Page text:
Singapore to repeal colonial-era law banning sex between men

Singapore announced Sunday it will decriminalize sex between men by repealing a colonial-era law while protecting the city-state’s definition of marriage.

During his speech at the annual National Day Rally, Prime Minister Lee Hsien Loong said he believed it is the “right thing to do now” as most Singaporeans will now accept it.

“This will bring the law into line with current social models and I hope provide some relief to gay Singaporeans,” the prime minister said during his speech at the annual National Day rally.

It was unclear when exactly the law known as Section 377A would be repealed, but Lee said the government will also amend the constitution to ensure that there can be no constitutional challenge to allow same-sex marriage.

“Even as we repeal Section 377A, we will uphold and safeguard the institution of marriage,” he said. “We have to amend the constitution to protect it. And we will do so. This will help us repeal Section 377A in a controlled and careful way.”

The name of a law in lights, in a crowd at night.
Attendees at a Pink Dot rally held in Singapore’s Hong Lim Park on June 29, 2019, form the characters Repeal 377A in a call to repeal the law that criminalizes sex between men. (Ore Huiyin/Getty Images)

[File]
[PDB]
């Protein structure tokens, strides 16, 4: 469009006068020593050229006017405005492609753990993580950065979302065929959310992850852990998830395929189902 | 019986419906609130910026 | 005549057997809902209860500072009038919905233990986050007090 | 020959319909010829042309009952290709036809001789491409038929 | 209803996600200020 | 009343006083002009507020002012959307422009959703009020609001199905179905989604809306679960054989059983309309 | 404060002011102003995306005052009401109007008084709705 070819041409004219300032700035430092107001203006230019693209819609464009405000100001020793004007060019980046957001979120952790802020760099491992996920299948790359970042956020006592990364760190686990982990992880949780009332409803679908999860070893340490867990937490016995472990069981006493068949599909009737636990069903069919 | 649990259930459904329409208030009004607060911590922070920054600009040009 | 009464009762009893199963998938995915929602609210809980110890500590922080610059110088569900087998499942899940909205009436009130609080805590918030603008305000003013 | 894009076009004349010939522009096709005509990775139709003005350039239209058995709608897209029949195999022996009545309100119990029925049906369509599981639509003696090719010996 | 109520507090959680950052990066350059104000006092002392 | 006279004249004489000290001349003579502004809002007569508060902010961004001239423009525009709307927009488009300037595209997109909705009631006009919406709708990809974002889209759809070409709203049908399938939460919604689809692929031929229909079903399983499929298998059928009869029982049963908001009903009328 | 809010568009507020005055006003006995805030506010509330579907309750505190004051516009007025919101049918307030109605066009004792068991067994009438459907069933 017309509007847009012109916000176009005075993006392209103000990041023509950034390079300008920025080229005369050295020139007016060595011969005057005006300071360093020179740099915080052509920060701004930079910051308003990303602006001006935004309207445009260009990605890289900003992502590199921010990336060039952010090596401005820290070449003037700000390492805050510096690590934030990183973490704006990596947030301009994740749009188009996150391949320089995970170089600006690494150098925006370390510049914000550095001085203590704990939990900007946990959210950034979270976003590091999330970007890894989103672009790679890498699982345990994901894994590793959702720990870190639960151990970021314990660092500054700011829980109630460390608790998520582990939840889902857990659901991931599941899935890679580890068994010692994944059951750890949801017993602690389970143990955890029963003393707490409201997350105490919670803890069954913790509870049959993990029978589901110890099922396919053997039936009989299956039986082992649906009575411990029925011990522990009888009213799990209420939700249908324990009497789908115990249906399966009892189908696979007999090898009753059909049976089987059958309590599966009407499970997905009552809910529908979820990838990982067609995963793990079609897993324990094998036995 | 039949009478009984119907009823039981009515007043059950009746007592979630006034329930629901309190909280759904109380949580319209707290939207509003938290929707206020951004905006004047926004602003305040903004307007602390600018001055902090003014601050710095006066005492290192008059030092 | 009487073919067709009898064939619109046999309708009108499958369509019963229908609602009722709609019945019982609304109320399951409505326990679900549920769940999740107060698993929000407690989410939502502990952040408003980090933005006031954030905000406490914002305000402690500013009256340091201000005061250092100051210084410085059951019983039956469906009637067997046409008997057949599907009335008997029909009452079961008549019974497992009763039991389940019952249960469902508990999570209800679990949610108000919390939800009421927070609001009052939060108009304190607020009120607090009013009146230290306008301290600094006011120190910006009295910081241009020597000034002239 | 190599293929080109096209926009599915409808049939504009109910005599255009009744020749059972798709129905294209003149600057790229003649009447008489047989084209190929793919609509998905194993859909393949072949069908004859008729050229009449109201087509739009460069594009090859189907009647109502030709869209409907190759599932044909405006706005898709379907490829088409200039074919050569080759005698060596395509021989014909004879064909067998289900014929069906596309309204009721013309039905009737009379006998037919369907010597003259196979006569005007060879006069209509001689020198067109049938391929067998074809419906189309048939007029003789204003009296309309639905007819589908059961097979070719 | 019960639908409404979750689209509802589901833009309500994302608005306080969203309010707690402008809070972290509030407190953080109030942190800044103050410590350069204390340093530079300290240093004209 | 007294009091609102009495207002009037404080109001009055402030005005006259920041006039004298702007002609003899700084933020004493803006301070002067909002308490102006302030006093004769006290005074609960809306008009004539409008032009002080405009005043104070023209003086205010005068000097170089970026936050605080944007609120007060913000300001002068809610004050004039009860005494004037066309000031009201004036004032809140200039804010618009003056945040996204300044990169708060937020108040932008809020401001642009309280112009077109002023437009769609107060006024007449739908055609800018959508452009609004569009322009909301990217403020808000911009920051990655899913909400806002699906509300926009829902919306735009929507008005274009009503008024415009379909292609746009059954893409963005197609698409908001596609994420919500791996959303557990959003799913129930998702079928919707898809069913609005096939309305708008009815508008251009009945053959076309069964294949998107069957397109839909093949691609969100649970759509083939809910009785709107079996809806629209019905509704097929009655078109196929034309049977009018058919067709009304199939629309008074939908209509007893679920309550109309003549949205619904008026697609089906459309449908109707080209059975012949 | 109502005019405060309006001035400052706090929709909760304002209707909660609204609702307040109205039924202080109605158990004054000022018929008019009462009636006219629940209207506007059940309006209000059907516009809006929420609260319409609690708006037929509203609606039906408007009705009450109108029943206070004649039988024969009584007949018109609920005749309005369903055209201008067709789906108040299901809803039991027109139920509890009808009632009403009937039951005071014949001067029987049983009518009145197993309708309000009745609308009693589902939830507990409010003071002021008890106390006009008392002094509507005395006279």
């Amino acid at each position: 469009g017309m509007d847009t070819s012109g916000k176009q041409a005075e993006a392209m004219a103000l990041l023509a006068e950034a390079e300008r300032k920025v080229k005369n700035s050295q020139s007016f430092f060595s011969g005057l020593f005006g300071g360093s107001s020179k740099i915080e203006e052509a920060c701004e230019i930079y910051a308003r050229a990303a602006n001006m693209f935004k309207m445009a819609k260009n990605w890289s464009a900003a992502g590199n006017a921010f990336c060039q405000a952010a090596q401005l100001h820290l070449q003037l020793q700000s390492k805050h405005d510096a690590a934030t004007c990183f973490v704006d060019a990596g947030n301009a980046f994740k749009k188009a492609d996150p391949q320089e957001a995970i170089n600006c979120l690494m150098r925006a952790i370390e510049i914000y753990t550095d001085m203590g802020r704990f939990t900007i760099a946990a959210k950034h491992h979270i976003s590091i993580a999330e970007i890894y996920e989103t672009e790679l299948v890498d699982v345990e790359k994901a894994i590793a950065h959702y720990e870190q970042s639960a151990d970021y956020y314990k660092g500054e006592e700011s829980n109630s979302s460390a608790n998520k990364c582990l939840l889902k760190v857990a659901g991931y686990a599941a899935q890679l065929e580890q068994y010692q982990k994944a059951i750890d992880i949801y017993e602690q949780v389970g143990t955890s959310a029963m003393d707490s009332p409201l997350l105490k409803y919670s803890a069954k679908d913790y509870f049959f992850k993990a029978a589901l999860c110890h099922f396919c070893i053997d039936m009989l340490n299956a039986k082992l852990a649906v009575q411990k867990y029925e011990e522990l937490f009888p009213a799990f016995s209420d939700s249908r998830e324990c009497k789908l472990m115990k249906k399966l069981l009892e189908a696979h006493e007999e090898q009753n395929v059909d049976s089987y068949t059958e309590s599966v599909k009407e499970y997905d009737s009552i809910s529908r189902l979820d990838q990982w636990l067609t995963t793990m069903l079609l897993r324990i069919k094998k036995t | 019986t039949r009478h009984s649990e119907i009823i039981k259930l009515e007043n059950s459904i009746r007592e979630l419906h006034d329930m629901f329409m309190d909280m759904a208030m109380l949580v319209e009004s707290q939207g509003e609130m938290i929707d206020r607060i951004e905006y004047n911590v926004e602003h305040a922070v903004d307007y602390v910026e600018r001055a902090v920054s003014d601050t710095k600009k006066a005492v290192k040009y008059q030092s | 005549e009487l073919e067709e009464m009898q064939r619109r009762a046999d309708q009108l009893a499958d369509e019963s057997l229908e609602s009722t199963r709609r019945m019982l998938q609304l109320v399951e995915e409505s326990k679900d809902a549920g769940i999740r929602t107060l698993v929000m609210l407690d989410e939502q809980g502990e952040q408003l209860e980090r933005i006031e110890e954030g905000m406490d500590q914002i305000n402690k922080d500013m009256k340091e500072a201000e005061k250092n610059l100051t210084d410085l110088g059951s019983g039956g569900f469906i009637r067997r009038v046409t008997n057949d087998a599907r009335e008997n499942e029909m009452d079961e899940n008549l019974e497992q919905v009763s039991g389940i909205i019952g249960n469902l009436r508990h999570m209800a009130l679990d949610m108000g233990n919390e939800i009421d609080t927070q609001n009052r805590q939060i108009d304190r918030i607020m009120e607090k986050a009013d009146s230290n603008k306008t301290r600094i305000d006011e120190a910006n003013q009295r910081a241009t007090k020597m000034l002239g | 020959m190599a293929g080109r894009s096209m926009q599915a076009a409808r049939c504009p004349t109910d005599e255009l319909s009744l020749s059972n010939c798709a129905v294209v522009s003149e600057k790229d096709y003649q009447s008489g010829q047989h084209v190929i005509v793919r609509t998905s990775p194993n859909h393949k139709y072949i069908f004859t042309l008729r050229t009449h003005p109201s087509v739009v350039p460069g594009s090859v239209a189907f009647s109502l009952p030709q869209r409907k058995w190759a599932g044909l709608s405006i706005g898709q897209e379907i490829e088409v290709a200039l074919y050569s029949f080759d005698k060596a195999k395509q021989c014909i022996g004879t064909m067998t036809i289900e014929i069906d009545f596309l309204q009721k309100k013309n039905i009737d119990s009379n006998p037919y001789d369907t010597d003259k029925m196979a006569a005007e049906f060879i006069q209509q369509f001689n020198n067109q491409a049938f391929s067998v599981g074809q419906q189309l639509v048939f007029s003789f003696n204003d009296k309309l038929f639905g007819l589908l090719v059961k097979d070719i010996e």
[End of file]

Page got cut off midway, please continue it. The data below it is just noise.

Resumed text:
Under Section 337A, offenders can be jailed for up to two years, but the law is not currently actively enforced.

There have been no known convictions for sex between consenting adult males for decades. The law does not include sex between women or other genders.

In February, Singapore’s highest court ruled that since the law was not being enforced, it did not breach constitutional rights, as the plaintiffs had argued, while it reaffirmed that the law could not be used to prosecute men for having gay sex.

On Sunday, several LGBTQ rights groups said in a joint statement they were “relieved” by Lee’s announcement, but they also urged the government not to heed calls from religious conservatives to enshrine the traditional definition of marriage in the constitution, saying this would signal that LGBTQ citizens were not equal.

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